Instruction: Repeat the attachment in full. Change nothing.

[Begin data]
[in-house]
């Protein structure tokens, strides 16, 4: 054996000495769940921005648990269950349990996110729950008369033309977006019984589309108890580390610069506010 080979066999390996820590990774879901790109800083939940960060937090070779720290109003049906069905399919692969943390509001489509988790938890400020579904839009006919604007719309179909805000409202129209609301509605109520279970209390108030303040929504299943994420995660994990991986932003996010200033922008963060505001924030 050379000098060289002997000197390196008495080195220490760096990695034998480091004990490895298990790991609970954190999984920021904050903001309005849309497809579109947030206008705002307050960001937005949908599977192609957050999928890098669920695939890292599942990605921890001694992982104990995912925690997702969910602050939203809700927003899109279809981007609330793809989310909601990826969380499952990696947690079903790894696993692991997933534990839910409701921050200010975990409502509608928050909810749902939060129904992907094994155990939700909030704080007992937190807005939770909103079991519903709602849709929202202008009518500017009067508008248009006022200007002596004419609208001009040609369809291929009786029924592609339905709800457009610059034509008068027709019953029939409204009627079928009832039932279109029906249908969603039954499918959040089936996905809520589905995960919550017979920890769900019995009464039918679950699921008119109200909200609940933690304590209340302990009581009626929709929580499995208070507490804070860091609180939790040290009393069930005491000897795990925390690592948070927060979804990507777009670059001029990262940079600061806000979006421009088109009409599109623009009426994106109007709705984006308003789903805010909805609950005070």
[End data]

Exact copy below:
[in-house]
């Protein structure tokens, strides 16, 4: 054996000495769940921005648990269950349990996110729950008369033309977006019984589309108890580390610069506010 080979066999390996820590990774879901790109800083939940960060937090070779720290109003049906069905399919692969943390509001489509988790938890400020579904839009006919604007719309179909805000409202129209609301509605109520279970209390108030303040929504299943994420995660994990991986932003996010200033922008963060505001924030 050379000098060289002997000197390196008495080195220490760096990695034998480091004990490895298990790991609970954190999984920021904050903001309005849309497809579109947030206008705002307050960001937005949908599977192609957050999928890098669920695939890292599942990605921890001694992982104990995912925690997702969910602050939203809700927003899109279809981007609330793809989310909601990826969380499952990696947690079903790894696993692991997933534990839910409701921050200010975990409502509608928050909810749902939060129904992907094994155990939700909030704080007992937190807005939770909103079991519903709602849709929202202008009518500017009067508008248009006022200007002596004419609208001009040609369809291929009786029924592609339905709800457009610059034509008068027709019953029939409204009627079928009832039932279109029906249908969603039954499918959040089936996905809520589905995960919550017979920890769900019995009464039918679950699921008119109200909200609940933690304590209340302990009581009626929709929580499995208070507490804070860091609180939790040290009393069930005491000897795990925390690592948070927060979804990507777009670059001029990262940079600061806000979006421009088109009409599109623009009426994106109007709705984006308003789903805010909805609950005070």